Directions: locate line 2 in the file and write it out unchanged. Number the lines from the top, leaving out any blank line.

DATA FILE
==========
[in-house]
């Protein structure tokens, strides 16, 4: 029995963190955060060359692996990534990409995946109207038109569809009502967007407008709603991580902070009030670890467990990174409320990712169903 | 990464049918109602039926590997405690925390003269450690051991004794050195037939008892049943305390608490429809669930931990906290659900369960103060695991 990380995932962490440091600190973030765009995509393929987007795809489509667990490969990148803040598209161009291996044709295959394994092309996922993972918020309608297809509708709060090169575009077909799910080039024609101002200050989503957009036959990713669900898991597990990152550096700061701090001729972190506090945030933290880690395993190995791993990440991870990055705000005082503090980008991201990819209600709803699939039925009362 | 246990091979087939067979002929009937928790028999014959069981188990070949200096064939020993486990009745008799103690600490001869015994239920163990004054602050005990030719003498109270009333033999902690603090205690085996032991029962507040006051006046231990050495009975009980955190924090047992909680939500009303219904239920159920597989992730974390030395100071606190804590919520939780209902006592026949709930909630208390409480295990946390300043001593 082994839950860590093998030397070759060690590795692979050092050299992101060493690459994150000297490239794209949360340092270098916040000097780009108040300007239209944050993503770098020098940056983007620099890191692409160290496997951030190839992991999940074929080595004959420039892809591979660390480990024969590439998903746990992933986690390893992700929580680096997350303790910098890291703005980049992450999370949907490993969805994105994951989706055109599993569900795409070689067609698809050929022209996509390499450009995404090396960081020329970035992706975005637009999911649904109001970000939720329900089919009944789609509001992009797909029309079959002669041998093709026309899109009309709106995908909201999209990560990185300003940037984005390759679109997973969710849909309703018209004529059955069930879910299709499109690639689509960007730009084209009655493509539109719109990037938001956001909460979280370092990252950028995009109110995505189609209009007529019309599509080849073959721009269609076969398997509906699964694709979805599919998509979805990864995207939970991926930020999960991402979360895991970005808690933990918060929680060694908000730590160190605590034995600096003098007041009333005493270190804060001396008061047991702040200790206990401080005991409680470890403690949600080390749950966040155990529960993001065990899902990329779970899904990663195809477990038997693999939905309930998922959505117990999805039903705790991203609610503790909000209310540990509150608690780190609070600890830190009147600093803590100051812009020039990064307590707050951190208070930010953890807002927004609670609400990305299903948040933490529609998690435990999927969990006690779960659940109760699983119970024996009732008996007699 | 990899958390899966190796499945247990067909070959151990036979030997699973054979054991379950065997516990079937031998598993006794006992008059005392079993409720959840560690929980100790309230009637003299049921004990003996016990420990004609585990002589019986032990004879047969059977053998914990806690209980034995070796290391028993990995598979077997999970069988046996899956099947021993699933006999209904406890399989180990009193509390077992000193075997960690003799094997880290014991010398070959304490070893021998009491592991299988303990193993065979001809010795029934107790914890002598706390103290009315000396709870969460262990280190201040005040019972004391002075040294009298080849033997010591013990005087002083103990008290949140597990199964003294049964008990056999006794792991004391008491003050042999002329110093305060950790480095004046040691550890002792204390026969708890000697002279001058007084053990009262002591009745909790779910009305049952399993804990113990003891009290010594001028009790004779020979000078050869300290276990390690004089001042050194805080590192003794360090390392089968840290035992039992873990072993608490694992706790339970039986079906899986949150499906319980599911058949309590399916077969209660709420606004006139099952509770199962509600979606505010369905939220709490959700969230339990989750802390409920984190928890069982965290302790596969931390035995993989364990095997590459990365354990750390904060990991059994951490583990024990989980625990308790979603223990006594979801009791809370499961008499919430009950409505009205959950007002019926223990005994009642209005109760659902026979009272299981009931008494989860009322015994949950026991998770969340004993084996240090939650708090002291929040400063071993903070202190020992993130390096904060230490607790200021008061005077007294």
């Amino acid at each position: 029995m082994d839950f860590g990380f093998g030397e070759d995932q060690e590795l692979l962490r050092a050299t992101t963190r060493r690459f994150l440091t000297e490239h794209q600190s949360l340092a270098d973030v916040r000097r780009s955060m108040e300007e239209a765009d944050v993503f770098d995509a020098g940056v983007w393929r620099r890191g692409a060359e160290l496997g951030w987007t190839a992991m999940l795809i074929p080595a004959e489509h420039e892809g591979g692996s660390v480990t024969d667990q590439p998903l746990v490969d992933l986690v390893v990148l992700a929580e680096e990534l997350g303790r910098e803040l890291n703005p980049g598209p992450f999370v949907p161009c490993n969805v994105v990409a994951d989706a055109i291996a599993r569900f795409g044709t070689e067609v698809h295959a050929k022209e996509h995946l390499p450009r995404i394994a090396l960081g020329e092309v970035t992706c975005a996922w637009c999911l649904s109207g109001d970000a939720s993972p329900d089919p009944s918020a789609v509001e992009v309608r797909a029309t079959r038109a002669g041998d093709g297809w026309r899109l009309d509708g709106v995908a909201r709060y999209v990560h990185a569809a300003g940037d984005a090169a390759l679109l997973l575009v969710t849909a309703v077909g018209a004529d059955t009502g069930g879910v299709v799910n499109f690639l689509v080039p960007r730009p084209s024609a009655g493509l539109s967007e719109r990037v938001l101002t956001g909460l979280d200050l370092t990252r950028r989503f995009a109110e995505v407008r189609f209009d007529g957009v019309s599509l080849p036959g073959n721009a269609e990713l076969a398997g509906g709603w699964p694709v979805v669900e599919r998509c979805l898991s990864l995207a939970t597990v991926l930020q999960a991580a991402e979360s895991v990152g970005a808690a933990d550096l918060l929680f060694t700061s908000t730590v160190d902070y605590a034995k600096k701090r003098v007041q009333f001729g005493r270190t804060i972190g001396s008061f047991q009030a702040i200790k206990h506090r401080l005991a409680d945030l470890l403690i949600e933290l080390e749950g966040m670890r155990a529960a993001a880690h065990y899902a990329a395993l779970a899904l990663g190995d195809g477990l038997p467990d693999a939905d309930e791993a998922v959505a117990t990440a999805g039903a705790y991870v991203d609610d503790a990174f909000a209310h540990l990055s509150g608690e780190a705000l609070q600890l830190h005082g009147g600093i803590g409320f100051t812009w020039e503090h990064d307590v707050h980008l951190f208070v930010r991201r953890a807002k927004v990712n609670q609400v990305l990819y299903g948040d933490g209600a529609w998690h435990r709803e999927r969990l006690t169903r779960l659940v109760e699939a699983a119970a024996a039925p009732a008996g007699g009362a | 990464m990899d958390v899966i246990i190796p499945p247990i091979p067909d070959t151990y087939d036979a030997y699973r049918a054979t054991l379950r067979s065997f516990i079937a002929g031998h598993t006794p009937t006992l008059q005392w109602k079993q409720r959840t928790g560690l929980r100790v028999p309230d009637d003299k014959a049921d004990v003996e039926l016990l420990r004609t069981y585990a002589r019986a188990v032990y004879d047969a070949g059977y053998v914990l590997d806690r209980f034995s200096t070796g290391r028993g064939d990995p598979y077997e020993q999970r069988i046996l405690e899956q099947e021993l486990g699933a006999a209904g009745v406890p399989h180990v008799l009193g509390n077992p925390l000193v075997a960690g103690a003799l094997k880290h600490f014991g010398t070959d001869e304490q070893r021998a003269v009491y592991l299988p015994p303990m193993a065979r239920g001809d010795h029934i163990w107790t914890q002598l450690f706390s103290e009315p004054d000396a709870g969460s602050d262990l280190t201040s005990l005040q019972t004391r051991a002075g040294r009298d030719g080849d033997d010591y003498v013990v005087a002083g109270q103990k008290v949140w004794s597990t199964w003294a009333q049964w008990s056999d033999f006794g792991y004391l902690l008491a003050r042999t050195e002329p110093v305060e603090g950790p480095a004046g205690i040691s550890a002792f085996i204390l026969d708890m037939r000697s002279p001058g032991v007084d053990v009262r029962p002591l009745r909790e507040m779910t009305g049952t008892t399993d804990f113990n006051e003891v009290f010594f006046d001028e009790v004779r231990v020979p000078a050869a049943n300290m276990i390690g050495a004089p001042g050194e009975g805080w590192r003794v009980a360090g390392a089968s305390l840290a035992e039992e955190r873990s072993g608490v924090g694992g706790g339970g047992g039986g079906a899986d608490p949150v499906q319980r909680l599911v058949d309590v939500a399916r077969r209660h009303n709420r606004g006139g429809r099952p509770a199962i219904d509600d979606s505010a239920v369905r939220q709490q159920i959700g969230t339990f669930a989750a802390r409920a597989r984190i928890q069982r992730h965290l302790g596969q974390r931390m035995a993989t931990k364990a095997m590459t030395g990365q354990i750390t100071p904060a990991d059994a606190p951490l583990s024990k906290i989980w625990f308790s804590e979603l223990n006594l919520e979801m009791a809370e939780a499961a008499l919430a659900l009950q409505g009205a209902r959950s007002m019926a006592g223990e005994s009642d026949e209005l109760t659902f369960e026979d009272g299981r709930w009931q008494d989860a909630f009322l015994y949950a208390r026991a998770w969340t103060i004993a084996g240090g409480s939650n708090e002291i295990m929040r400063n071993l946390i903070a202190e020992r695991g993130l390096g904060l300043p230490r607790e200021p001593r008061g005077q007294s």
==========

């Protein structure tokens, strides 16, 4: 029995963190955060060359692996990534990409995946109207038109569809009502967007407008709603991580902070009030670890467990990174409320990712169903 | 990464049918109602039926590997405690925390003269450690051991004794050195037939008892049943305390608490429809669930931990906290659900369960103060695991 990380995932962490440091600190973030765009995509393929987007795809489509667990490969990148803040598209161009291996044709295959394994092309996922993972918020309608297809509708709060090169575009077909799910080039024609101002200050989503957009036959990713669900898991597990990152550096700061701090001729972190506090945030933290880690395993190995791993990440991870990055705000005082503090980008991201990819209600709803699939039925009362 | 246990091979087939067979002929009937928790028999014959069981188990070949200096064939020993486990009745008799103690600490001869015994239920163990004054602050005990030719003498109270009333033999902690603090205690085996032991029962507040006051006046231990050495009975009980955190924090047992909680939500009303219904239920159920597989992730974390030395100071606190804590919520939780209902006592026949709930909630208390409480295990946390300043001593 082994839950860590093998030397070759060690590795692979050092050299992101060493690459994150000297490239794209949360340092270098916040000097780009108040300007239209944050993503770098020098940056983007620099890191692409160290496997951030190839992991999940074929080595004959420039892809591979660390480990024969590439998903746990992933986690390893992700929580680096997350303790910098890291703005980049992450999370949907490993969805994105994951989706055109599993569900795409070689067609698809050929022209996509390499450009995404090396960081020329970035992706975005637009999911649904109001970000939720329900089919009944789609509001992009797909029309079959002669041998093709026309899109009309709106995908909201999209990560990185300003940037984005390759679109997973969710849909309703018209004529059955069930879910299709499109690639689509960007730009084209009655493509539109719109990037938001956001909460979280370092990252950028995009109110995505189609209009007529019309599509080849073959721009269609076969398997509906699964694709979805599919998509979805990864995207939970991926930020999960991402979360895991970005808690933990918060929680060694908000730590160190605590034995600096003098007041009333005493270190804060001396008061047991702040200790206990401080005991409680470890403690949600080390749950966040155990529960993001065990899902990329779970899904990663195809477990038997693999939905309930998922959505117990999805039903705790991203609610503790909000209310540990509150608690780190609070600890830190009147600093803590100051812009020039990064307590707050951190208070930010953890807002927004609670609400990305299903948040933490529609998690435990999927969990006690779960659940109760699983119970024996009732008996007699 | 990899958390899966190796499945247990067909070959151990036979030997699973054979054991379950065997516990079937031998598993006794006992008059005392079993409720959840560690929980100790309230009637003299049921004990003996016990420990004609585990002589019986032990004879047969059977053998914990806690209980034995070796290391028993990995598979077997999970069988046996899956099947021993699933006999209904406890399989180990009193509390077992000193075997960690003799094997880290014991010398070959304490070893021998009491592991299988303990193993065979001809010795029934107790914890002598706390103290009315000396709870969460262990280190201040005040019972004391002075040294009298080849033997010591013990005087002083103990008290949140597990199964003294049964008990056999006794792991004391008491003050042999002329110093305060950790480095004046040691550890002792204390026969708890000697002279001058007084053990009262002591009745909790779910009305049952399993804990113990003891009290010594001028009790004779020979000078050869300290276990390690004089001042050194805080590192003794360090390392089968840290035992039992873990072993608490694992706790339970039986079906899986949150499906319980599911058949309590399916077969209660709420606004006139099952509770199962509600979606505010369905939220709490959700969230339990989750802390409920984190928890069982965290302790596969931390035995993989364990095997590459990365354990750390904060990991059994951490583990024990989980625990308790979603223990006594979801009791809370499961008499919430009950409505009205959950007002019926223990005994009642209005109760659902026979009272299981009931008494989860009322015994949950026991998770969340004993084996240090939650708090002291929040400063071993903070202190020992993130390096904060230490607790200021008061005077007294």